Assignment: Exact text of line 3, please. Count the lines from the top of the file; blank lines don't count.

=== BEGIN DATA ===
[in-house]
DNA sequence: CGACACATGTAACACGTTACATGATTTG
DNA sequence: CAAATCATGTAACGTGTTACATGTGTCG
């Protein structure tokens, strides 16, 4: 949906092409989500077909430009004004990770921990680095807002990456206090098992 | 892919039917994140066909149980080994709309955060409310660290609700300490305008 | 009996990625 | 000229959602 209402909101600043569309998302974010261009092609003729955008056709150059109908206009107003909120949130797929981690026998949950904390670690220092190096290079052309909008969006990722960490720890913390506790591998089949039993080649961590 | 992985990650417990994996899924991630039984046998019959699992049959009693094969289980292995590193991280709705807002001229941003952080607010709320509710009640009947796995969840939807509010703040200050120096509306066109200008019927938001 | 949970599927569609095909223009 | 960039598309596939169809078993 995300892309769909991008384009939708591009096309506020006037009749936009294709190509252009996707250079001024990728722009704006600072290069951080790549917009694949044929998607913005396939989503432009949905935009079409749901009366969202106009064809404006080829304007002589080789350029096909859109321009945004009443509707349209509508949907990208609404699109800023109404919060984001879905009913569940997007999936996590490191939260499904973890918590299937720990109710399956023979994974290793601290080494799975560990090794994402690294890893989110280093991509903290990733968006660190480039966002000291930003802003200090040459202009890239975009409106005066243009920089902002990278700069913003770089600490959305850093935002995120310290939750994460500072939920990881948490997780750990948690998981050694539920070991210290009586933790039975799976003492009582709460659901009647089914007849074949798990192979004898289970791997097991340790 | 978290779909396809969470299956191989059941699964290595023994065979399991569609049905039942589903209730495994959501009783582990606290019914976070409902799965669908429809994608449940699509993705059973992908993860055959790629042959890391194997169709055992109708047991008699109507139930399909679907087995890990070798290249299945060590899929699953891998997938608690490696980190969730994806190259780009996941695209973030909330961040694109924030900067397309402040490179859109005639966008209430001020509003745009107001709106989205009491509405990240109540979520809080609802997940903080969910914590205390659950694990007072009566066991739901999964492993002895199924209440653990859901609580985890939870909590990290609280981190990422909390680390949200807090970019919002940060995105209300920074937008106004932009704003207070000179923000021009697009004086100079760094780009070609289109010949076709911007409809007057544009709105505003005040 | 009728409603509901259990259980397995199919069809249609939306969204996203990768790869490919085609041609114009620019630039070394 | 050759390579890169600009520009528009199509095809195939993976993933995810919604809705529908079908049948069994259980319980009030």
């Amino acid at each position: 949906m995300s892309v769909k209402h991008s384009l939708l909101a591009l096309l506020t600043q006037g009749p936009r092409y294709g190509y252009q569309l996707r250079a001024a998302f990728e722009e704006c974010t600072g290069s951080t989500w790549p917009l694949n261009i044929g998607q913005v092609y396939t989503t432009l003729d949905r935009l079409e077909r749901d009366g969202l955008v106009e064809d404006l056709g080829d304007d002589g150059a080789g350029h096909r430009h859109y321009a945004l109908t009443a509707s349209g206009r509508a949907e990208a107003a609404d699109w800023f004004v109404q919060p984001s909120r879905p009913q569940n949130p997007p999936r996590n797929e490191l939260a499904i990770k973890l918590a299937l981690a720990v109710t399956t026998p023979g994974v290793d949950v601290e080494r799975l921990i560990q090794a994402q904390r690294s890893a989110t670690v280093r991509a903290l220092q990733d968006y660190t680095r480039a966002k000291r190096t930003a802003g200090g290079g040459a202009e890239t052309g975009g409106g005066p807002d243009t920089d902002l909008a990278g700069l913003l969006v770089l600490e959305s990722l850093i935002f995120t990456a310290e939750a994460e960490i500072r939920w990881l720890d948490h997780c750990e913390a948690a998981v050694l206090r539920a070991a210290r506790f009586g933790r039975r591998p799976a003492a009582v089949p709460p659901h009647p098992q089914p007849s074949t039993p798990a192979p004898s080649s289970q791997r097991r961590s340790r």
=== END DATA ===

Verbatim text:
DNA sequence: CAAATCATGTAACGTGTTACATGTGTCG